Wednesday, August 16, 2006

Bach: perfect cardio music

I'm back from a long weekend in Brittany, where we enjoyed seafood, crepes, medieval towns, beaches, and tide pools. As usual for a vacation, we ate too much and didn't do enough exercise. I'm starting a new exercise regime as of today, perfect for a lazy, classical music lover. I was planning on going outside to jog in order to get some sort of cardio activity in my day. But, I couldn't think of getting dressed and going out. Instead, I jogged in place for 35 minutes to all the allegro (fast) movements of Bach's first three Brandenburg Concertos. Baroque music is great for cardio -- the tempo is pretty even and if you stick to the faster pieces and maintain the quick tempo, you are guaranteed to sweat in the first fifteen minutes. When I wanted to work myself harder, I tried to kick my knees up towards my chest for about twenty counts. Then, when my calves started hurting (I was not smart and was running in my bare feet) I put my hands down on the armrest of our sofa, propping myself while I kicked back with straight legs, all the while maintaining the same, fast tempo. Sometimes I did a side-to-side, swinging movement, also with straight legs. I got what I wanted -- my heart pumping, my brow sweating, but I don't think I'll be able to walk tomorrow. Next time, running shoes!

Last night, I also started up my ab workout again, which has had some surprising results! In just a week and a half of continued ab concentration (using mainly the short ab section from the New York City Ballet Workout video) before our long weekend away, I lost at least an inch to my waist and a friend who I hadn't seen for a few weeks thought I looked slimmer!

If you want to do what I did, get the New York City Ballet Workout 2 DVD (available on amazon.com), and focus on just 3-4 of the individual floor exercises every morning (and some evenings). I start out with Stretches, go to Abdominals and Leg Darts, then Floor Barre 1 (and sometimes Floor Barre 2), go back to Abdominals and Leg Darts, and end with Stretches. I think it only takes about 20-25 minutes. If I have extra time and energy, I do Abdominals and Leg Darts again! The cinematography is beautiful (unlike most exercise videos) and the classical music is equally enjoyable. For these sections, it's not necessary to have any previous ballet experience. For most of the rest of the video (where you're standing), I would recommend some ballet classes beforehand so you know how to position yourself properly and place your weight correctly. This way, you'll maximize the effectiveness of each movement. Unfortunately, on this video they did make a few confusing editing errors (which they should have corrected from the first video -- same workout, but minus the ability to select individual exercises from the workout). In the Stretches section, there's the part where you pull your knee to your chest and then flex your leg up. If you follow the demonstration as closely as possible, you end up spending too little time on your right leg and too much on your left. When the woman prematurely goes to her left leg, continue working on the right side until the man demonstrates the left side.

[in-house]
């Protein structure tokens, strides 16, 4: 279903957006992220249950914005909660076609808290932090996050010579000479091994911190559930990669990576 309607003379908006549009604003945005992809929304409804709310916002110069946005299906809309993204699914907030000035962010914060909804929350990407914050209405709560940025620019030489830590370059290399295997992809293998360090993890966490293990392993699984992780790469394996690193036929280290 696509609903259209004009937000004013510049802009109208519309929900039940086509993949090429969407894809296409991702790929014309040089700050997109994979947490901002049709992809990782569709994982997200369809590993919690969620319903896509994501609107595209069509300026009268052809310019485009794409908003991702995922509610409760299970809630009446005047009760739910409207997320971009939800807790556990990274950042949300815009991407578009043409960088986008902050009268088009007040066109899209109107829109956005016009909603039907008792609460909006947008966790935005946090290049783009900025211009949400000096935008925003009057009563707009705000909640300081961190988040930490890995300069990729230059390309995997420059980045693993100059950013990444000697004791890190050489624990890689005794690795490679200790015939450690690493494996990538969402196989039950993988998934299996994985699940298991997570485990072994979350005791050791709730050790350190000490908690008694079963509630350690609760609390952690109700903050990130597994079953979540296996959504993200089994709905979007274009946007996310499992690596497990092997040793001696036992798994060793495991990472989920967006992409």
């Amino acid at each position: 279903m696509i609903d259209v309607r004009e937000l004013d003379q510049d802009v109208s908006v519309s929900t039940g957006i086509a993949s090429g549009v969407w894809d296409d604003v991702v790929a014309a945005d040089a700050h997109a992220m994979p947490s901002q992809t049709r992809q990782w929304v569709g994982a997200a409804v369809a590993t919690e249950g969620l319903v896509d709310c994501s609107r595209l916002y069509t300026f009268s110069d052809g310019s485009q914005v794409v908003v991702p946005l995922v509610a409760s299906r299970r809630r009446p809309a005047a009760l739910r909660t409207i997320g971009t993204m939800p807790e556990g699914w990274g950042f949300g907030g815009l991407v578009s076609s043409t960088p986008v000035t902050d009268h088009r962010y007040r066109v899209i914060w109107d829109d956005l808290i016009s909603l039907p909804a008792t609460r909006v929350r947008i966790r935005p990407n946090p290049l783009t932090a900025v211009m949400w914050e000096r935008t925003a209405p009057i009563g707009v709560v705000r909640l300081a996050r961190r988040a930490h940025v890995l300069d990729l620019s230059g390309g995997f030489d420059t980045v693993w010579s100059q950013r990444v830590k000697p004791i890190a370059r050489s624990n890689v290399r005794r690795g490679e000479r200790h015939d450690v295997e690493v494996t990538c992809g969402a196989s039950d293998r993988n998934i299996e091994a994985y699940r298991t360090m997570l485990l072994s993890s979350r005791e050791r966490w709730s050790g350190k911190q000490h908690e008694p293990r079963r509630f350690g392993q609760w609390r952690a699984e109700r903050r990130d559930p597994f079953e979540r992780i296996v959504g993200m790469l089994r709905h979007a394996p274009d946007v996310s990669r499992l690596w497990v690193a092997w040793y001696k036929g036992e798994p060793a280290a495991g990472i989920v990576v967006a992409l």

When doing these floor exercises, it is very important to keep your lower back flat against the ground. Don't think of sucking in your belly to do this. Instead, think of pulling your navel down towards your spine. If you don't do this, you could hurt your back. I constantly have to check in with my back. The other good thing about this is that this means your ab is contantly engaged.

I more recently added the MTV Pilates DVD with Kristin McGee. It's fun and adds some variety to my workout. The background music is a little annoying, especially since it doesn't match her rhythms, so feel free to turn off the music in the audio options menu. It's better to have some Pilates experience beforehand so you don't hurt yourself. Some moves are rather advanced. I was lucky to have my new sister-in-law give me demonstrations of many of the basic Pilates exercises and tell me a few tricks on how to modify moves to make them easier or more difficult. I have a great Pilates book by Brooke Silver called, The Pilates Body. It gives you some background on Pilates, the man and the method, the philosophy behind the method, and lots of instructions and illustrations on how to perform each movement effectively and safely. When I get bored of the video, I intend to choreograph my own workouts with the help of the book.

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